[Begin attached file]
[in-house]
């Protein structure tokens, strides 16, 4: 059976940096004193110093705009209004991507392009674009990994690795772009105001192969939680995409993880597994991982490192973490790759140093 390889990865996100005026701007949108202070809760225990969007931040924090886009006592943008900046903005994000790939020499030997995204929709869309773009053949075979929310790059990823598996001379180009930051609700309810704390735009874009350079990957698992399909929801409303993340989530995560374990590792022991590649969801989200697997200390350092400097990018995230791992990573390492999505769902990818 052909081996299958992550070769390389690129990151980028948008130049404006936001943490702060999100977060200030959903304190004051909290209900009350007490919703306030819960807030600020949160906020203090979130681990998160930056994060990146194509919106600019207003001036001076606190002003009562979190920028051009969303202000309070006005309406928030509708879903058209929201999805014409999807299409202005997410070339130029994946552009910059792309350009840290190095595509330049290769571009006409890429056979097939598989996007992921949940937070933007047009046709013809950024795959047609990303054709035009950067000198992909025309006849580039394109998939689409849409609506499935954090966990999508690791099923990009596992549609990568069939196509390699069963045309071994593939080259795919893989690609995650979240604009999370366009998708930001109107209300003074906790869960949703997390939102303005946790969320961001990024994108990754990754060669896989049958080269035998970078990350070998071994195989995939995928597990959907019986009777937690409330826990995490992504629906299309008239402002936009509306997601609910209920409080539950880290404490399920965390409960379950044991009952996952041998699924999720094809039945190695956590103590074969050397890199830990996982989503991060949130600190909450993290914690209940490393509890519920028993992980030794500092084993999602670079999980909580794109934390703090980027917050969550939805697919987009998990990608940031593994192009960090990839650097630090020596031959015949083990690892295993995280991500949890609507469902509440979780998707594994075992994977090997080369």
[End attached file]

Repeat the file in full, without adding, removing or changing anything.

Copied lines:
[in-house]
């Protein structure tokens, strides 16, 4: 059976940096004193110093705009209004991507392009674009990994690795772009105001192969939680995409993880597994991982490192973490790759140093 390889990865996100005026701007949108202070809760225990969007931040924090886009006592943008900046903005994000790939020499030997995204929709869309773009053949075979929310790059990823598996001379180009930051609700309810704390735009874009350079990957698992399909929801409303993340989530995560374990590792022991590649969801989200697997200390350092400097990018995230791992990573390492999505769902990818 052909081996299958992550070769390389690129990151980028948008130049404006936001943490702060999100977060200030959903304190004051909290209900009350007490919703306030819960807030600020949160906020203090979130681990998160930056994060990146194509919106600019207003001036001076606190002003009562979190920028051009969303202000309070006005309406928030509708879903058209929201999805014409999807299409202005997410070339130029994946552009910059792309350009840290190095595509330049290769571009006409890429056979097939598989996007992921949940937070933007047009046709013809950024795959047609990303054709035009950067000198992909025309006849580039394109998939689409849409609506499935954090966990999508690791099923990009596992549609990568069939196509390699069963045309071994593939080259795919893989690609995650979240604009999370366009998708930001109107209300003074906790869960949703997390939102303005946790969320961001990024994108990754990754060669896989049958080269035998970078990350070998071994195989995939995928597990959907019986009777937690409330826990995490992504629906299309008239402002936009509306997601609910209920409080539950880290404490399920965390409960379950044991009952996952041998699924999720094809039945190695956590103590074969050397890199830990996982989503991060949130600190909450993290914690209940490393509890519920028993992980030794500092084993999602670079999980909580794109934390703090980027917050969550939805697919987009998990990608940031593994192009960090990839650097630090020596031959015949083990690892295993995280991500949890609507469902509440979780998707594994075992994977090997080369």